As someone who grew up in Georgia in the 1960s, I have no concrete memory of ever pledging allegiance to the American flag in school. Maybe we did it every day, and did it so routinely and mechanically that there was nothing memorable about doing it. 

(In the same vein, I don’t remember putting on my pants every morning before school – except the one morning when there was a scorpion in my jeans, something which I remember very well indeed  yet, I’m confident I never went to school pantsless. Despite all those dreams.)

It makes me wonder whether we actually ever did recite the pledge, as many conservative friends so often fondly recollect doing, if their Facebook comments are to be believed. I really do wonder.

What I do remember very plainly from those days was the glorification of a different flag.

Regularly, we students at Southwestern Elementary would gather in the cafeteria to watch educational films. These are the kinds of seriously earnest films that many might be considered hokey today. I remember only a couple.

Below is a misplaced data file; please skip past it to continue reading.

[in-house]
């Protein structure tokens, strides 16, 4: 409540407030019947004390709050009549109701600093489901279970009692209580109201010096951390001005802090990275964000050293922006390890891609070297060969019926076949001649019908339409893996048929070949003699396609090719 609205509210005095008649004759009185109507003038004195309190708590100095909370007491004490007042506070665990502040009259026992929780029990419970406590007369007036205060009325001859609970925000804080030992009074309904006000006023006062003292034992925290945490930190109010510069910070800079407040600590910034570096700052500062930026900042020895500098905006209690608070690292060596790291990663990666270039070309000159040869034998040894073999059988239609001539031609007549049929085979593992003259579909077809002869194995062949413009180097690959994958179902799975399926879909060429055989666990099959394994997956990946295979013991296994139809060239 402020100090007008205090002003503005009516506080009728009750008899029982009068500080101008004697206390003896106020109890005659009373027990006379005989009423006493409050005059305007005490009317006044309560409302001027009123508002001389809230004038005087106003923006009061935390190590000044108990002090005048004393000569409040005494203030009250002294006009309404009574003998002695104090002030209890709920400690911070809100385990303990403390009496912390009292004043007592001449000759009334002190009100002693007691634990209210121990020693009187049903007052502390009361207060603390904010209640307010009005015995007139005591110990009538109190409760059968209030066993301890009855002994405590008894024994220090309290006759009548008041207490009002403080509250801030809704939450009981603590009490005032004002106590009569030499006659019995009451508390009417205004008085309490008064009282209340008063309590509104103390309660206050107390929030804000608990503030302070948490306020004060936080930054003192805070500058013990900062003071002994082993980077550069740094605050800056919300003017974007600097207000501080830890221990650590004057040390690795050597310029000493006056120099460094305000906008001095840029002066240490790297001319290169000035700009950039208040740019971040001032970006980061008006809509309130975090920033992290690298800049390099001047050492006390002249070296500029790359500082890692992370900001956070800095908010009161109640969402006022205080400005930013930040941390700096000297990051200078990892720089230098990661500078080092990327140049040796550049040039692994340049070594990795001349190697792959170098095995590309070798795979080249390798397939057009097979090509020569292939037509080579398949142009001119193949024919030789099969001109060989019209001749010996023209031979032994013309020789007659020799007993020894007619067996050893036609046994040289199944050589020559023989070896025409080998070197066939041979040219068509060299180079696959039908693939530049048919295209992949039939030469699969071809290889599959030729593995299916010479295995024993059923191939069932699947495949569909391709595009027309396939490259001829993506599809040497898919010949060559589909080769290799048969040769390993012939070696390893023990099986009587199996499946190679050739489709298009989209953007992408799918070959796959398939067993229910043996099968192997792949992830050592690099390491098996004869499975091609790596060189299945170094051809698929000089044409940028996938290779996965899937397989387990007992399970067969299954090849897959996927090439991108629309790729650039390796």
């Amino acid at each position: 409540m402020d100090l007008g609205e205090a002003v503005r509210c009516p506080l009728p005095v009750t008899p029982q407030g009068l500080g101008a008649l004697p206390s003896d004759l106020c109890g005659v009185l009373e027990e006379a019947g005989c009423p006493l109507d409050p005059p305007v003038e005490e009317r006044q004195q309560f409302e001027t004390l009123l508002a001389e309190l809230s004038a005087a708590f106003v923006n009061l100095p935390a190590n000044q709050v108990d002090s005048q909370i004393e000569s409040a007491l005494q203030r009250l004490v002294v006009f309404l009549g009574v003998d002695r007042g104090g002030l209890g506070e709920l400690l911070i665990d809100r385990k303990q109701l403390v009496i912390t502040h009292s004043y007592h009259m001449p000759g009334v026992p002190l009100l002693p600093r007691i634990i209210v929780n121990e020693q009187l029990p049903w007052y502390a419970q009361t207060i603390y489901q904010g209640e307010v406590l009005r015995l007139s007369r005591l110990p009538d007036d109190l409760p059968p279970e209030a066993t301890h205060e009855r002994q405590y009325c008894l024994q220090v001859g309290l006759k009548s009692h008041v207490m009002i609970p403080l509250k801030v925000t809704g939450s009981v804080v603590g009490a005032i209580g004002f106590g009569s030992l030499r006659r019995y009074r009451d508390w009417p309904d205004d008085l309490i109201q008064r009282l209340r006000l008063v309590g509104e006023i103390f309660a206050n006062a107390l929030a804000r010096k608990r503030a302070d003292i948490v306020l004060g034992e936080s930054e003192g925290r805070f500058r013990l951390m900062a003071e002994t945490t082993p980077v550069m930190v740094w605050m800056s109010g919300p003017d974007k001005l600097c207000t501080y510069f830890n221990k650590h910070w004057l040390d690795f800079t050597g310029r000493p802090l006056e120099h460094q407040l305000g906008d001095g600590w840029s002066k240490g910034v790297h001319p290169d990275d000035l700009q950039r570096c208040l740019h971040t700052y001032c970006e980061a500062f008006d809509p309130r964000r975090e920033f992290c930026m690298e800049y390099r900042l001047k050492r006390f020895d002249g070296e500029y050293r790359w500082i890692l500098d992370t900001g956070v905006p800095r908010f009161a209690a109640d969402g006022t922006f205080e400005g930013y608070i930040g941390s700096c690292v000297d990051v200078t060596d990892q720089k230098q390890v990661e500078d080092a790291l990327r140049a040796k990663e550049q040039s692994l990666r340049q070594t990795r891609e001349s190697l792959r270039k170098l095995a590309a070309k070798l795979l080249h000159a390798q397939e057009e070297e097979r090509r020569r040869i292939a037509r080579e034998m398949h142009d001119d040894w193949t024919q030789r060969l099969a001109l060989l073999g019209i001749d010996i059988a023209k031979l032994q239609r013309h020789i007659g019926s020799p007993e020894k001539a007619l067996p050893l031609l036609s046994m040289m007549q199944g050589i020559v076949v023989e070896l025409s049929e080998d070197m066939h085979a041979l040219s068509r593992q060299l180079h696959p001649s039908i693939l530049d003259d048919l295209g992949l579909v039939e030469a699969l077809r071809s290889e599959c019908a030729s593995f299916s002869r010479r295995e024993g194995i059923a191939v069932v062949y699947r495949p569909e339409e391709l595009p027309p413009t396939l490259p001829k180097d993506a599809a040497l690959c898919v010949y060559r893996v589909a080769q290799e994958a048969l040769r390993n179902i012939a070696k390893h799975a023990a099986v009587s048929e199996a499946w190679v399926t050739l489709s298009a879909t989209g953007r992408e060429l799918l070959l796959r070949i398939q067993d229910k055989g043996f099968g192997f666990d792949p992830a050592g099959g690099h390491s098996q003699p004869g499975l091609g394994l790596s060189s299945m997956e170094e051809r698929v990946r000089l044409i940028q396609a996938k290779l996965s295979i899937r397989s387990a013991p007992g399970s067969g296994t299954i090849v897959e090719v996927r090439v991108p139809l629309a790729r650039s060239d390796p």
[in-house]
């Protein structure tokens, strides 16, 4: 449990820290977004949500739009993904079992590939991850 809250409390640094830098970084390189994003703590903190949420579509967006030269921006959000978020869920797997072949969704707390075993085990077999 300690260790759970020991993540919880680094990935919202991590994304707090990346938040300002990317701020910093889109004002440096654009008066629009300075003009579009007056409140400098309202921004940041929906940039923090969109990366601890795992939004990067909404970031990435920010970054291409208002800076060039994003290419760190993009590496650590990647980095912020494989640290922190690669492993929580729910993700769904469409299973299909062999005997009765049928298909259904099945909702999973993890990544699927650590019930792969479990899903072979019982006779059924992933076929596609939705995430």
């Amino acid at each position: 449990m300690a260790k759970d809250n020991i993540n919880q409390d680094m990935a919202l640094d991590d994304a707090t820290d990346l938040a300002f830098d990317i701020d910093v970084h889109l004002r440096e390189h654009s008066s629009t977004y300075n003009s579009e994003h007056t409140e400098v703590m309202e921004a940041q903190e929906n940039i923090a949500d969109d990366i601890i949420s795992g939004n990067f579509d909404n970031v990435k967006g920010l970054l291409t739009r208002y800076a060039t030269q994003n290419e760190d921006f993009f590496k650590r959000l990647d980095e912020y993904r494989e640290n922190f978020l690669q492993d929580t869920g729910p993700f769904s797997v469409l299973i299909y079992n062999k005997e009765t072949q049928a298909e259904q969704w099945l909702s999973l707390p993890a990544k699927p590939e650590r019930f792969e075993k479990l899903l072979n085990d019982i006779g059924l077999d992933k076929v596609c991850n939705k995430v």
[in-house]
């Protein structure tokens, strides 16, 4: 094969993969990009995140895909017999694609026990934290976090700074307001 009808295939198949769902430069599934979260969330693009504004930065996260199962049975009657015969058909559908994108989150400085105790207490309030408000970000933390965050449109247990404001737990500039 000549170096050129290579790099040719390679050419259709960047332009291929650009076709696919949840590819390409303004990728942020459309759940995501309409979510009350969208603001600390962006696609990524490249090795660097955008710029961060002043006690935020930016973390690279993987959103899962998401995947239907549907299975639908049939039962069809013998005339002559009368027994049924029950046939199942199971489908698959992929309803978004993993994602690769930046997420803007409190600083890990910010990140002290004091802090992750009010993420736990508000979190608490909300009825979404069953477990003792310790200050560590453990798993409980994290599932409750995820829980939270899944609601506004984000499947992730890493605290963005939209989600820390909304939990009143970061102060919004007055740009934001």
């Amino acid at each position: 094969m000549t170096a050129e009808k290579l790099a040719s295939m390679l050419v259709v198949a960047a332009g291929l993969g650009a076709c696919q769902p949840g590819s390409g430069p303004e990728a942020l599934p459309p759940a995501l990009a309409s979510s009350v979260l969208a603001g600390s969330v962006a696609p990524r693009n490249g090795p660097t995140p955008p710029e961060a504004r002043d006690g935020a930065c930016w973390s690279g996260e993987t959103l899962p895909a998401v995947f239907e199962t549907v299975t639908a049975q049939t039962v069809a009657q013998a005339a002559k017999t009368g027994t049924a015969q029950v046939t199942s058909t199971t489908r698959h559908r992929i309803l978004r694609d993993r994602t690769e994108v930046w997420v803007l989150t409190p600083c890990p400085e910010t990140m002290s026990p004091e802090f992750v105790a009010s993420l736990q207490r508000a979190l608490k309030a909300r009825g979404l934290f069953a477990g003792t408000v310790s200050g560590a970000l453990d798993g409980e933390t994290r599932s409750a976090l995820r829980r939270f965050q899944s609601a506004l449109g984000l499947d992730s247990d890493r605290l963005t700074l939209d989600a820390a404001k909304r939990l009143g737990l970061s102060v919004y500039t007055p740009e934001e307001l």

One was “A Desk for Billie”, a story about a bright, young girl named Billie from a migrant family (in this case a family of Depression-era agricultural workers constantly on the move from place to place across the country) and how a sympathetic teacher helped her adjust to yet another new school and unfamiliar classmates. At least, that’s how I remember it. Another film was about a man who failed to heed his own wise and fatherly advice to his children about safe driving habits and got himself killed.